The owner of the Rokeby Farms property told members of the Red Hook Planning Board that he never applied for a permit for a private helipad on his property because he didn’t realize he needed permission from the town.

“I’ve been flying for 40 years,” Jeff Bennett told the planning board. “I’ve made 1,000 or more off-airport landings on private property. The only requirement in New York state is 10 acres and the owner’s permission. It never occurred to me that in a rural area, there would be a 50-acre requirement. I was shocked when I got the violation.”

Bennett, who was cited last year by the town for operating a helipad without a permit at his 17.7-acre property at the corner of Rokeby Rd. and Route 9, also offered to let the pad be used for emergency medical evacuations.

The helicopter using the proposed helipad is a small, 4-seat Robinson R44. / Photo from Red Hook Planning Board meeting

“I think there’s a chance it could save a couple of lives,” Bennett told the board members during an Oct. 5 informational Zoom meeting on the helipad application.

Bennett has applied for a permit, but he will need a zoning variance because of the town’s 50-acre requirement. He is also asking for variances to reduce the setback requirements from public roads. Those requests will be considered by Red Hook’s Zoning Board of Appeals.

Bennett said he makes about 50 flights a year in his helicopter, a Robinson R44, mostly during normal business hours.

“Occasionally, there might be an early-morning flight and occasionally, there might be a night landing,” he said. “Helicopters generally fly during the day most of the time.”

He also said the flight paths would likely be over rural parts of the county.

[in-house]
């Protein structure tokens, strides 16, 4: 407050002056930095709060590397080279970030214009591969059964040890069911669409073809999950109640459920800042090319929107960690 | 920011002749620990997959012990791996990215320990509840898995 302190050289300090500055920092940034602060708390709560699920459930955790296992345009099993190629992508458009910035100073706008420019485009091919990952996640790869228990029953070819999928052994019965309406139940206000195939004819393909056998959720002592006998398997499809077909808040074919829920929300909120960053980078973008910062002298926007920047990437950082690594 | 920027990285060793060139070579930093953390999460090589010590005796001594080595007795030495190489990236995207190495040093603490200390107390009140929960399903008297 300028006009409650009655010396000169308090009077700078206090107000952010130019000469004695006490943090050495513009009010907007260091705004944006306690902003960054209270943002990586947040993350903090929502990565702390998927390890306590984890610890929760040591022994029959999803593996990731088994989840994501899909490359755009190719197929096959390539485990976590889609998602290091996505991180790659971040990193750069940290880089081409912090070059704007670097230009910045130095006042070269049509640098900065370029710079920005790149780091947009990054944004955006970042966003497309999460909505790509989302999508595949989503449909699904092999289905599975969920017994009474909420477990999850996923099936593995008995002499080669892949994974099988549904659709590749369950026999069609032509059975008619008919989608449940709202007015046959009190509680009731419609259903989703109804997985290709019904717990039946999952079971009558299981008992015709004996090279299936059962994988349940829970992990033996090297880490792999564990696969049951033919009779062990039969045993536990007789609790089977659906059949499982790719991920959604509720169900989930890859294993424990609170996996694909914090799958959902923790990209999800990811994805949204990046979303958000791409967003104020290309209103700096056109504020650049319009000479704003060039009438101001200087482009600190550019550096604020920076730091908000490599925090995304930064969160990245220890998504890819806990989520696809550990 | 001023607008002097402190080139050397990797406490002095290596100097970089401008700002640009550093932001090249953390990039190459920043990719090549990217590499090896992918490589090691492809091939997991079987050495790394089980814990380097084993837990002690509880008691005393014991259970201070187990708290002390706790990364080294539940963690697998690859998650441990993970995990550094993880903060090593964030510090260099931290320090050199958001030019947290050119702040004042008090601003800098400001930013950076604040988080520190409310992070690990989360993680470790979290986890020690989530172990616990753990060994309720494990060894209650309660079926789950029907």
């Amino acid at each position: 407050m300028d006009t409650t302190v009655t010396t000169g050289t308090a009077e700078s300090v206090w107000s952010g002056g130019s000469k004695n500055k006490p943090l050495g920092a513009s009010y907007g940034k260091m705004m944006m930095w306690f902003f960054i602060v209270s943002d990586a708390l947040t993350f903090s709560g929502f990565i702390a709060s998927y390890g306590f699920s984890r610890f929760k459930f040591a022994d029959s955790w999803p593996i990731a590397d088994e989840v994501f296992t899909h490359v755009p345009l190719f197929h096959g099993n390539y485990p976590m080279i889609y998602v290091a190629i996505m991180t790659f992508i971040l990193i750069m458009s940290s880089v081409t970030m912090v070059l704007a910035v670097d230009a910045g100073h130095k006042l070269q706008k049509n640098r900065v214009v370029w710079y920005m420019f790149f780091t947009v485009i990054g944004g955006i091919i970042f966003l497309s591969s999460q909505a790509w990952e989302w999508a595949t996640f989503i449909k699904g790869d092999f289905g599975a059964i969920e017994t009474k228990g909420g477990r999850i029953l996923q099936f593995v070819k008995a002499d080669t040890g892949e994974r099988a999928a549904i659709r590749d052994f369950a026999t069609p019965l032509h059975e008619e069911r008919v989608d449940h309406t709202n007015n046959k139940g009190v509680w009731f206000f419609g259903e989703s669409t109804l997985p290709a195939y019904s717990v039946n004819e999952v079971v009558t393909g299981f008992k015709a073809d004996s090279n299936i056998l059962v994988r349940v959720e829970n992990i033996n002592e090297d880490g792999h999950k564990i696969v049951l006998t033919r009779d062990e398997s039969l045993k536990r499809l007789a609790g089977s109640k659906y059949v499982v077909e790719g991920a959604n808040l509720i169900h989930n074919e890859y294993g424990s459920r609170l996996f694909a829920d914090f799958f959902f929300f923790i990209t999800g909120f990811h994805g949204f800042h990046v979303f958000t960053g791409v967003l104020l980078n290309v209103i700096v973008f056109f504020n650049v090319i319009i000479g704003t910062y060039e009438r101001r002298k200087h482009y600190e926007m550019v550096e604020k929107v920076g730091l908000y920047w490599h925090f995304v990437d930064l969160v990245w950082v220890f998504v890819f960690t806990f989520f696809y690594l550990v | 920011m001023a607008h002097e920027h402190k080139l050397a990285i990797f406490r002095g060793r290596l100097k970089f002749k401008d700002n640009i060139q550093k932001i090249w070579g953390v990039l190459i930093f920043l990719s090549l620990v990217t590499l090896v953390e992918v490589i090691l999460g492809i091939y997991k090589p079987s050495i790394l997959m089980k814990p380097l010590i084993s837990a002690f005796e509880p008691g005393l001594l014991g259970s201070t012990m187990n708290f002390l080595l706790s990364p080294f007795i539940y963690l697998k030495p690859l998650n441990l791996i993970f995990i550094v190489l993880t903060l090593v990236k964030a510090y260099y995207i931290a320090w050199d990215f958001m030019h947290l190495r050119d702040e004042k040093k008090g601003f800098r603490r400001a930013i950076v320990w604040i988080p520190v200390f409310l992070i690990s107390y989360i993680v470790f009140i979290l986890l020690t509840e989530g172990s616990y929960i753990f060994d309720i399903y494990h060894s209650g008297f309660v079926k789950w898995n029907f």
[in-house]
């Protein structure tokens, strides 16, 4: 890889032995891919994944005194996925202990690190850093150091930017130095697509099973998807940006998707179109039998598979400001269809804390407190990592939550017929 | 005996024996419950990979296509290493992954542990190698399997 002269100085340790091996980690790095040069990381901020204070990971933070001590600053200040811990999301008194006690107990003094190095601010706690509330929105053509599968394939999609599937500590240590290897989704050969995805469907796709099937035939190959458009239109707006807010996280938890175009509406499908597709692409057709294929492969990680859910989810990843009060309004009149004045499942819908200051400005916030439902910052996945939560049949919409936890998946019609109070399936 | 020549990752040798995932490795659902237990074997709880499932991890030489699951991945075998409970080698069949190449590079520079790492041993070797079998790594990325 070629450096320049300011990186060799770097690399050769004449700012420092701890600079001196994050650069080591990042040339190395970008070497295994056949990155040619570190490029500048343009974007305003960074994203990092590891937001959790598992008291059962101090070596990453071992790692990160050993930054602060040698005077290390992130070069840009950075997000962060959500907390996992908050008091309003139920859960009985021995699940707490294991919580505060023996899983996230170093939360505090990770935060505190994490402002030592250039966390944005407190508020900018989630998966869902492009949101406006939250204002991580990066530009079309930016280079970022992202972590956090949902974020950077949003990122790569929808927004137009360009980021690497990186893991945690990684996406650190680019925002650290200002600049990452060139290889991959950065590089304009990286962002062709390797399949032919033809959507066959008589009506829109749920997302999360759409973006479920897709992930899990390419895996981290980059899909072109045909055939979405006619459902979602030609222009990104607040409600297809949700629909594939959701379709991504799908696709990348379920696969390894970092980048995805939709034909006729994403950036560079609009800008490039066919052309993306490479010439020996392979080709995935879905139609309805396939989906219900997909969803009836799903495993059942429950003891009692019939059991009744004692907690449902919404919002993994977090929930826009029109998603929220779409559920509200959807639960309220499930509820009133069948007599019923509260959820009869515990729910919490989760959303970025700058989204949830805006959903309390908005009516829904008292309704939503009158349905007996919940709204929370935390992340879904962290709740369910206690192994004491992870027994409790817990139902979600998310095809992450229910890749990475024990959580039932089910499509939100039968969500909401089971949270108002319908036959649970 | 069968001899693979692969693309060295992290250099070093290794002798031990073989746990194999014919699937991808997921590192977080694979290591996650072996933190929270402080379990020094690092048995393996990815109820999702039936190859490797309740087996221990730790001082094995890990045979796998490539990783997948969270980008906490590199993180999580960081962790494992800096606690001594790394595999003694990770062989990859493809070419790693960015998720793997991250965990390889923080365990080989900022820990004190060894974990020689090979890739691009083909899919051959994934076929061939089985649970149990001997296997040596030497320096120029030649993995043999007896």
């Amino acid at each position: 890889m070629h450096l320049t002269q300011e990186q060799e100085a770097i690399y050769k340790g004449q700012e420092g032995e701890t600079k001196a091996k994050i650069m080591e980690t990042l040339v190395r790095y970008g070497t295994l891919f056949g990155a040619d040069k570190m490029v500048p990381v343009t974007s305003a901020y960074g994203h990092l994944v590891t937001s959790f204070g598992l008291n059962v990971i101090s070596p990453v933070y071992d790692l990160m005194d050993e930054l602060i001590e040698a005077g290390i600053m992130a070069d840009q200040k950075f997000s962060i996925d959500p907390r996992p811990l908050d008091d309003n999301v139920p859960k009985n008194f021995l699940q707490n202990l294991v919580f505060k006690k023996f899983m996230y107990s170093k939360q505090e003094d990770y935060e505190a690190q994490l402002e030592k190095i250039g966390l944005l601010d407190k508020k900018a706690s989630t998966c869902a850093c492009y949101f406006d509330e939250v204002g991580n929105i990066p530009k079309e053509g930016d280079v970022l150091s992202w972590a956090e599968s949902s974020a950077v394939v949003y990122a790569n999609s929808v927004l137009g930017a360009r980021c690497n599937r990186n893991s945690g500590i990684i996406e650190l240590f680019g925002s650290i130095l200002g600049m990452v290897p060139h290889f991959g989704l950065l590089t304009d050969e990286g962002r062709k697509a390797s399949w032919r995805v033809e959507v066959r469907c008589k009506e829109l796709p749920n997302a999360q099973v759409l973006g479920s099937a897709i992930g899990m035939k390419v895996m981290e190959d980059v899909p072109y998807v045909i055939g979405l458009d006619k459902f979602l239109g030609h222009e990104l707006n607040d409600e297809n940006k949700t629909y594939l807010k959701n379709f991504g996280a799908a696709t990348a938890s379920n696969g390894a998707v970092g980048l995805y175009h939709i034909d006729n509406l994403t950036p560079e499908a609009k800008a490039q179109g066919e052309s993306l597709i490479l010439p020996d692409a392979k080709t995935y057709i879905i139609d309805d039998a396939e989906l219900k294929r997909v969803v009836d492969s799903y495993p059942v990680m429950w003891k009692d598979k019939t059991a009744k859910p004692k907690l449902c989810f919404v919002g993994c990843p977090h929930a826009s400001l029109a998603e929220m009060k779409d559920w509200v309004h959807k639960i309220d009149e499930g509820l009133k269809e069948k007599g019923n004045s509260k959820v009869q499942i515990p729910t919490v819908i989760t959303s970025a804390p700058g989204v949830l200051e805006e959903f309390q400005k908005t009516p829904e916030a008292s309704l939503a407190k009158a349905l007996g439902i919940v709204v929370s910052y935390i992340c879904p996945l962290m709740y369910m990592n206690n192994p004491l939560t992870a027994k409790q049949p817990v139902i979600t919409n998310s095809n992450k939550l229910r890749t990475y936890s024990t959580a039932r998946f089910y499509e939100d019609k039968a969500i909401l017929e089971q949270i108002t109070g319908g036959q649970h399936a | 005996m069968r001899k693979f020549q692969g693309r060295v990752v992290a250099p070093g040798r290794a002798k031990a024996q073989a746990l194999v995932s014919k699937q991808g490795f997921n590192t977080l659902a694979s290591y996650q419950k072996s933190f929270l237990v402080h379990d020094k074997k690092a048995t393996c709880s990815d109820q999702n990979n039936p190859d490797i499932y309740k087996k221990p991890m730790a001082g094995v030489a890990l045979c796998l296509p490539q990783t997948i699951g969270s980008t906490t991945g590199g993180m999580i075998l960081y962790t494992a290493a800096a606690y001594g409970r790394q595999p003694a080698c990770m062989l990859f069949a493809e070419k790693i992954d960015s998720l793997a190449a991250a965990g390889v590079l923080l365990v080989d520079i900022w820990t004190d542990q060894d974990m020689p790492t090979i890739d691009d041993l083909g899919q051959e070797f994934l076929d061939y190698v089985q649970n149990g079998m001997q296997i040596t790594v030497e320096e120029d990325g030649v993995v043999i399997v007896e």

“I don’t see myself needing to go over the [village] of Red Hook at all,” he told the Planning Board members. “I am also avoiding any concentration of houses. It’s very easy to just fly around.”  

Red Hook helipad site plan
Site plan for the Rokeby Farms helipad / Photo from Red Hook Planning Board meeting

Bennett will be paying for a noise study as part of the review process.

“I can tell you that from any neighboring property, the noise signature from that property landing and taking off is lower than a zero-turn mower or a leaf blower or the combine that runs on the property to pick up the crops,” said Bennett.

Another citizen asked about helicopter landing lights.

The lights “shine pretty much down, just in front of the helicopter,” Bennett replied. “The helicopter approach is a very steep approach compared to an airplane. Helicopters are on a steep approach so the lights are pointed very much downward. Lights on a helicopter would never shine on a neighboring house.”

If the zoning variances are granted, the planning board will consider the application for approval at a future meeting after more information is collected and studies completed.

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